Implementing virtualisation through Hyper-V

Advice Ben Regis Jan 23, 2013

Virtualisation is the first step towards the cloud and recent changes to Windows Server 2012 make it an easier move

How can server virtualisation provide huge benefits to organisations of any size?

With recent advances even resource-intensive services such as SQL can run in a virtual environment with almost the same level of performance as running directly on a physical server.  This means most are likely to be candidates for virtualisation.  But what do you gain by doing this?

Cost savings are often the driving force behind changes in infrastructure and virtualisation helps here.  Take the example of a network running three ageing physical servers.  You can either buy three more servers to replace these, or buy one server and run three virtual servers on it.  Often physical servers don’t use their resources fully and a low-cost server may be able to run all three servers; a single server is also likely to draw less power than three separate servers.

Cost savings are often the driving force behind changes in infrastructure and virtualisation helps here

Virtualisation provides a flexible framework that can meet the ever-changing needs of a business.  Providing more memory or disk space to a virtual server can be done with a few clicks of the mouse.  And once all the available resources of your servers have been used, simply buy another one and move some of the virtual servers across to it; this can all be done without even needing to shut the virtual servers down. 

If at a later stage you want to add shared storage, then you can move the virtual servers across to that without any downtime.  When you compare this to the complexities of moving services between physical servers, it’s not hard to see why virtualisation is a much better solution.

In an ideal world each server would run one or at most a small set of services.  So your web server wouldn’t also double up as a file, SQL and Remote Desktop server.  With a limited number of physical servers this can become impossible.  A large number of applications on a server increase the chance of conflicts occurring and also make troubleshooting more complex.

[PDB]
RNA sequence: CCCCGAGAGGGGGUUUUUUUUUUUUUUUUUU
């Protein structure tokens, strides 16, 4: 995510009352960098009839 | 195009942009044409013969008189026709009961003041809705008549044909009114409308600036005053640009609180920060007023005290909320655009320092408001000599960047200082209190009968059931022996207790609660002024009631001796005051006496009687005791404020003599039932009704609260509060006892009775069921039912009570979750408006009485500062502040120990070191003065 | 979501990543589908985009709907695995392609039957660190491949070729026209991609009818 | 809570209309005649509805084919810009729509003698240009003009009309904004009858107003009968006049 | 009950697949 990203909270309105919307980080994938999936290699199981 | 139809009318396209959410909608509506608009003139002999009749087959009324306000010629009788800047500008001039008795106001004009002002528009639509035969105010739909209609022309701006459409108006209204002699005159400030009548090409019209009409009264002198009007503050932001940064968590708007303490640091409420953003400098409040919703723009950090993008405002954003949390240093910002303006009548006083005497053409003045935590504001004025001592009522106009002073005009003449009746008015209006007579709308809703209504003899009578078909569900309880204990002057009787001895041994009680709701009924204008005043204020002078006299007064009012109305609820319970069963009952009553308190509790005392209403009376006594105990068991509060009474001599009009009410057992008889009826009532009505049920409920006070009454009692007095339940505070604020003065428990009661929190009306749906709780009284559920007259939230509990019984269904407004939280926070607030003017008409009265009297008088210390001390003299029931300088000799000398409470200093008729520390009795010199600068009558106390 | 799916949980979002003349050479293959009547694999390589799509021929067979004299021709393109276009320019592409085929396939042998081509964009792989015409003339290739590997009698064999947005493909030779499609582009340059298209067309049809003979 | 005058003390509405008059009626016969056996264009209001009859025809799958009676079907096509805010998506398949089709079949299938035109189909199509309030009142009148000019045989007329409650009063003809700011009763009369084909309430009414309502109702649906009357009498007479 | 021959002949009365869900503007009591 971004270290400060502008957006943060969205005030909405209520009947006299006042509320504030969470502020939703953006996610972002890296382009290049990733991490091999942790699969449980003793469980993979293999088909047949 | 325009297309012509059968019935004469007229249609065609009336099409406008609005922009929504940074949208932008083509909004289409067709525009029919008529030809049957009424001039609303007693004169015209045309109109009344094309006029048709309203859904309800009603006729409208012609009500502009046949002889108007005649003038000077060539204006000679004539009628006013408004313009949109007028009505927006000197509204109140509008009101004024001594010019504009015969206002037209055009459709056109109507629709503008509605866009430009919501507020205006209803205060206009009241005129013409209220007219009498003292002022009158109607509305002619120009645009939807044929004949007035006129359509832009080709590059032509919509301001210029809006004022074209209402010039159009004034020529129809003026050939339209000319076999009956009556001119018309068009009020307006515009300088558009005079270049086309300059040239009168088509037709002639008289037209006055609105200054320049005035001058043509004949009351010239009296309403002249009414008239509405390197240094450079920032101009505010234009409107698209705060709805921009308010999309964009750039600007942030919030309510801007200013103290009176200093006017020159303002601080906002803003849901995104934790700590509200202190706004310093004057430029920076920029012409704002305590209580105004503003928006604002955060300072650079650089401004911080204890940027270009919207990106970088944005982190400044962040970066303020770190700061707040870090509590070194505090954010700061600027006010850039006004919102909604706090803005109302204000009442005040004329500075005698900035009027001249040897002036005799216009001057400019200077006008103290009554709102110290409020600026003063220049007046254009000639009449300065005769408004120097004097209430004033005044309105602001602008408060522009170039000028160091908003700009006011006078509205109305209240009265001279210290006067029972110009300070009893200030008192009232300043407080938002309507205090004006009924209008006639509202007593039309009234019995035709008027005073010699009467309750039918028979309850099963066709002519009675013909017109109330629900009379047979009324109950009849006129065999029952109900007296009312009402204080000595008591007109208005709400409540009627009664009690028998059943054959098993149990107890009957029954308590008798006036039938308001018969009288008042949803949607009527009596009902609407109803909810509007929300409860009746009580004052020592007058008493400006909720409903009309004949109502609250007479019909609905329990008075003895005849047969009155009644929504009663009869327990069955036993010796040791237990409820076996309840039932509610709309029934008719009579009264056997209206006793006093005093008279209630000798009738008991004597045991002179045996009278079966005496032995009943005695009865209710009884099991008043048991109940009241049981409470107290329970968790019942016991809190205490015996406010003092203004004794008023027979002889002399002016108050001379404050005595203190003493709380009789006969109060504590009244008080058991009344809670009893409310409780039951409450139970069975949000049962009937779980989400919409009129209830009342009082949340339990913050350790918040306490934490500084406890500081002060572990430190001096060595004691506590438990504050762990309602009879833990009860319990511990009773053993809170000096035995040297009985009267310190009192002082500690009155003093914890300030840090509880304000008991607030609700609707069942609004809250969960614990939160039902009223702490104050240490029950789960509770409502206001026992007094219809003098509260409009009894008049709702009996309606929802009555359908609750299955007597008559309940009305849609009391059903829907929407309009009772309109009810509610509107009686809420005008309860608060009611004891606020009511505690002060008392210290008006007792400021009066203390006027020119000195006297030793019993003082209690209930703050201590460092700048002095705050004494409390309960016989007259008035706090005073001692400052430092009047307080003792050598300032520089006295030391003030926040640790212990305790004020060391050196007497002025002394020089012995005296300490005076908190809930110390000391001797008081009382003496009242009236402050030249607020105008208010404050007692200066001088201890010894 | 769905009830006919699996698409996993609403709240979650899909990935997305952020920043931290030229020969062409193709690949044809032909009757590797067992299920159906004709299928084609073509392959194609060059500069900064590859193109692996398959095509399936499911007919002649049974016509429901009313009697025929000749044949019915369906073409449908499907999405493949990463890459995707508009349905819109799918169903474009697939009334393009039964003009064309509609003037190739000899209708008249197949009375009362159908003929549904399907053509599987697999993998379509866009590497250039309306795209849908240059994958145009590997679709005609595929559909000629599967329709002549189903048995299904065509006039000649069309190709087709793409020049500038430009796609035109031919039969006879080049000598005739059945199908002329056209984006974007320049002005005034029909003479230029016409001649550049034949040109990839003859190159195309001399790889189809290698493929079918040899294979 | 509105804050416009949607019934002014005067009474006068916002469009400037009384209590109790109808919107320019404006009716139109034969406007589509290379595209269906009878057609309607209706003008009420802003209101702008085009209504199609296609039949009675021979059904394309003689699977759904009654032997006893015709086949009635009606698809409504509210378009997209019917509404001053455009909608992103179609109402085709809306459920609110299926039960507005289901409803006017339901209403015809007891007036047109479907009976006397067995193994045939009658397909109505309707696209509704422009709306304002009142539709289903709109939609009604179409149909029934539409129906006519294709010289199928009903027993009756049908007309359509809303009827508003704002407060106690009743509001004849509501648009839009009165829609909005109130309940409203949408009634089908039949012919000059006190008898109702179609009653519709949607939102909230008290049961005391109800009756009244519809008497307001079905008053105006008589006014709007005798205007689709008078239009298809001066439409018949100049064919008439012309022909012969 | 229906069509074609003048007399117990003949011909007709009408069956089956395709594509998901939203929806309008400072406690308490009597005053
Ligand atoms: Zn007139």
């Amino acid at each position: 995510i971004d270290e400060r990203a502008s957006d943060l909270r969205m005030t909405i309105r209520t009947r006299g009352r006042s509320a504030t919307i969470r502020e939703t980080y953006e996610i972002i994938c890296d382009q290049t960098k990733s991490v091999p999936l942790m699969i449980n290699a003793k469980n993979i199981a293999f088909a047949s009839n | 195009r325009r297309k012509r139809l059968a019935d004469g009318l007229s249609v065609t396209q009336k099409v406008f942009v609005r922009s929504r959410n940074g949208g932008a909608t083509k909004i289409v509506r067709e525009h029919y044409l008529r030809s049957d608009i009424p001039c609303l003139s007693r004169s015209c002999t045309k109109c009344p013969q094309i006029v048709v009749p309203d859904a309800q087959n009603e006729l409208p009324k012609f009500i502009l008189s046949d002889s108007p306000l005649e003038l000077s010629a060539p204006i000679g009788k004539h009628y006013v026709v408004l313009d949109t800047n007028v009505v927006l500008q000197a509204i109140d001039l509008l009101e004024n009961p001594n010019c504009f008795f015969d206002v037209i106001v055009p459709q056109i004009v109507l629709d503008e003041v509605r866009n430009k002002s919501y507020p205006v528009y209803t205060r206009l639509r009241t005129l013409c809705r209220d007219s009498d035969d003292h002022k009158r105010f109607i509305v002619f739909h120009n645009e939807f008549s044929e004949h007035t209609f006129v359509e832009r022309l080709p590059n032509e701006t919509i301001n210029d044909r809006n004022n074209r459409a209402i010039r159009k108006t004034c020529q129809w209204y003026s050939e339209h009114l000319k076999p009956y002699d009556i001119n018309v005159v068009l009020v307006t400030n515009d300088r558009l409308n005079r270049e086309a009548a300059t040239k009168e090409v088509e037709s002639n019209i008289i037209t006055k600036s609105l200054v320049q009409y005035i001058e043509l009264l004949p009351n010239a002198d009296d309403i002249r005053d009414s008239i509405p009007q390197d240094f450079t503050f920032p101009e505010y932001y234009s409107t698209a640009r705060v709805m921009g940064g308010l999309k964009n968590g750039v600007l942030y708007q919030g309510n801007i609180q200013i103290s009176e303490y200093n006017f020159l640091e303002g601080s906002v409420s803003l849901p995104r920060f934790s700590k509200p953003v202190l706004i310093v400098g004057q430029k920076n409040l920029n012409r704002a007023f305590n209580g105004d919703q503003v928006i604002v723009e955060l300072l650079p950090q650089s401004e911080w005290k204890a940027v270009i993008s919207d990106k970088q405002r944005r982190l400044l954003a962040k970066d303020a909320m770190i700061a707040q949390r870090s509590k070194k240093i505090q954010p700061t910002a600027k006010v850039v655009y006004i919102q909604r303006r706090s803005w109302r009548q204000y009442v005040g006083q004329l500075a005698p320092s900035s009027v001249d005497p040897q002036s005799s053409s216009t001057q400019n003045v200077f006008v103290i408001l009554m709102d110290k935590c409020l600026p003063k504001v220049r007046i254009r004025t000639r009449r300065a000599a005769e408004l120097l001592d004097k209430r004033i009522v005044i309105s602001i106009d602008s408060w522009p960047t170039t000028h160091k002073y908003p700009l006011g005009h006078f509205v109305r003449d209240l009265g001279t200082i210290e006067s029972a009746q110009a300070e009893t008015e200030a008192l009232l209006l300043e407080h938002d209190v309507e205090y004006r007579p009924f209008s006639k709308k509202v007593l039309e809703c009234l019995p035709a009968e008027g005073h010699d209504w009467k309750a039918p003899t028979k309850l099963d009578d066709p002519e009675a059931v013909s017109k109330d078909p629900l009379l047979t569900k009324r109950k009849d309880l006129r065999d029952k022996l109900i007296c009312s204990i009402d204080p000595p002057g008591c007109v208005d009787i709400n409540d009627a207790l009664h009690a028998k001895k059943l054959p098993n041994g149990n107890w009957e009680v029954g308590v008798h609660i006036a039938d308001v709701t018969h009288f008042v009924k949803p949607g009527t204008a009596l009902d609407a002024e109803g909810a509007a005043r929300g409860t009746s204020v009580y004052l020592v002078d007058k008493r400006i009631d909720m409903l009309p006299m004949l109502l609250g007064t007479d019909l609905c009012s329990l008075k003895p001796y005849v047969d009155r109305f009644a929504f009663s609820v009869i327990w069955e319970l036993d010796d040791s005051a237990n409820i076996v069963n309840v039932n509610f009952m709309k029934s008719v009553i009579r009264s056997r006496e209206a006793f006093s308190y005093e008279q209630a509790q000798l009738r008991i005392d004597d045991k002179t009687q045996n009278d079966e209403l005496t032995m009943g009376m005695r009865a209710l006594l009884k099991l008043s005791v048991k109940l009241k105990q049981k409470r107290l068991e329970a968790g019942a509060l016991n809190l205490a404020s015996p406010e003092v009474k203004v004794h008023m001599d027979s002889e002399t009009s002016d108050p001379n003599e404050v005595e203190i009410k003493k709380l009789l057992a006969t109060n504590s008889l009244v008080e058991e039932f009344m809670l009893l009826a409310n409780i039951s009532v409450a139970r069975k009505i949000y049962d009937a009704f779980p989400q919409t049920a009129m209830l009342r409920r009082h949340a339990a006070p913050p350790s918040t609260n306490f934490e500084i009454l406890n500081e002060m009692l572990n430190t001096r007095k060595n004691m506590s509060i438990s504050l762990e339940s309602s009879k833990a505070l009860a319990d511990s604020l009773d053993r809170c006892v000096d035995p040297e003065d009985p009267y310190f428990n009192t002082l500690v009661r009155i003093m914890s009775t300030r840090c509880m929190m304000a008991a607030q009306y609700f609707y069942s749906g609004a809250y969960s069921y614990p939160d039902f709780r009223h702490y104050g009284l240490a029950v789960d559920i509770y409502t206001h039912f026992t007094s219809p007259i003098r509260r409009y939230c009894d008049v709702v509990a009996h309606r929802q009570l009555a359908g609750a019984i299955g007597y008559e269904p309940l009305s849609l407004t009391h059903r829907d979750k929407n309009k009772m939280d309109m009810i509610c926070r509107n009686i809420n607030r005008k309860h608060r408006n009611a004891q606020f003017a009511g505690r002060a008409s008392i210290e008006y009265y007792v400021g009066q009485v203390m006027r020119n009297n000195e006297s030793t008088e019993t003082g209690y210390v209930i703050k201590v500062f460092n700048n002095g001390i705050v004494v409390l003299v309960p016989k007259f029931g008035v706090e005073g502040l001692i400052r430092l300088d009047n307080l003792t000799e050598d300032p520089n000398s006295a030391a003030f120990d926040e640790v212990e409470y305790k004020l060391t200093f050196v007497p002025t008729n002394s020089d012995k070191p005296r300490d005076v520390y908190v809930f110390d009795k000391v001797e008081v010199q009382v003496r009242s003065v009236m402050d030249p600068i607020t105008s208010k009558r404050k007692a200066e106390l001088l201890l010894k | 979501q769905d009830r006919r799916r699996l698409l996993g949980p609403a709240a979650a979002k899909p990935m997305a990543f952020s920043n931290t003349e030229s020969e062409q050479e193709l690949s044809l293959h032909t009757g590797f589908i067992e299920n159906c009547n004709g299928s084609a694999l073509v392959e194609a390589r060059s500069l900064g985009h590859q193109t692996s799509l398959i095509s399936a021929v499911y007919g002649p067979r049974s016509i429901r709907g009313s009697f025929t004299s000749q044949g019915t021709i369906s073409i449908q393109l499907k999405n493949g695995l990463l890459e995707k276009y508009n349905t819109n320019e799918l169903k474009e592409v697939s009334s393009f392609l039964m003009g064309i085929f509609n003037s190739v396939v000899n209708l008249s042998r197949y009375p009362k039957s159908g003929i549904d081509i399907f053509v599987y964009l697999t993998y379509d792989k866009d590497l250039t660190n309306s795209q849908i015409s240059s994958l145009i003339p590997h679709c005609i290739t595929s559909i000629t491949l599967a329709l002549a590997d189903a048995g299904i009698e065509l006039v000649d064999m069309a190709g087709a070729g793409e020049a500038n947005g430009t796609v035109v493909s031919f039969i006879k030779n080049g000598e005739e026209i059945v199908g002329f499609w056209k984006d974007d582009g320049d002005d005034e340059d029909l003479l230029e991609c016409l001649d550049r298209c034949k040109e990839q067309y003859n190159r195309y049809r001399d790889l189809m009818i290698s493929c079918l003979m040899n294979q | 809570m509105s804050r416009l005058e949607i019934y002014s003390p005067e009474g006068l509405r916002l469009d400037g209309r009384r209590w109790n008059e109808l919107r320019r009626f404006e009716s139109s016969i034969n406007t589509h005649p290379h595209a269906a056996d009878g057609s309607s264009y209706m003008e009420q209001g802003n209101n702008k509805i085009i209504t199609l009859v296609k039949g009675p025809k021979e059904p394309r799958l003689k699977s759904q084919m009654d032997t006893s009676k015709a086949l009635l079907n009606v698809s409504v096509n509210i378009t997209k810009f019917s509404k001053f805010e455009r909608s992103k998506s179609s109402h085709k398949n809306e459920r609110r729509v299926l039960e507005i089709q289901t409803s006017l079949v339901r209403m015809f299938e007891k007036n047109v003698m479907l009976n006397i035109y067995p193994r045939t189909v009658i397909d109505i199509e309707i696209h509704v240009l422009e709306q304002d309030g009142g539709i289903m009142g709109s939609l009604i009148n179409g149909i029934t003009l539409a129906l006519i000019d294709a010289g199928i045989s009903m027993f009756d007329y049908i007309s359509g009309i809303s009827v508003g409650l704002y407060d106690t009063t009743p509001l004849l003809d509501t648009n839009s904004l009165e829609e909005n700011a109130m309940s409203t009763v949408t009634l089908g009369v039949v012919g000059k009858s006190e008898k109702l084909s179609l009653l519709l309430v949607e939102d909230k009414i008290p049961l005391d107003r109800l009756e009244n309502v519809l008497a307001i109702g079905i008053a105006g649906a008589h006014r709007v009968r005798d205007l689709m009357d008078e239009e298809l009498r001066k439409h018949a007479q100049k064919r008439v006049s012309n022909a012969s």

Contrast this with virtual servers each providing a single service or small set of services; conflicts are less likely to occur and individual servers can be rebooted if required.  So if your web server is about to crash you can reboot that on its own, leaving the other services available.

The transition to virtualisation doesn’t need to be a complex one and you can start off with just a single server.  With a variety of physical-to-virtual (P2V) services available, you can even take an image of a live physical server and turn that into a virtual server. 

Hyper-V in Windows Server 2012
Microsoft has enhanced Hyper-V and has made it more attractive for organisations who wish to introduce virtualisation. One of the significant improvements is to Live Migration. As the name suggests, this allows virtual servers to be moved between physical hosts while all the services continue to run.  In previous versions of Hyper-V Live Migration only worked if the virtual server was located on shared storage such as an iSCSI or Fibre Channel array.  Now virtual servers can be moved without shared storage, so you can benefit from Live Migrations without the need to invest in expensive additional hardware.

Pages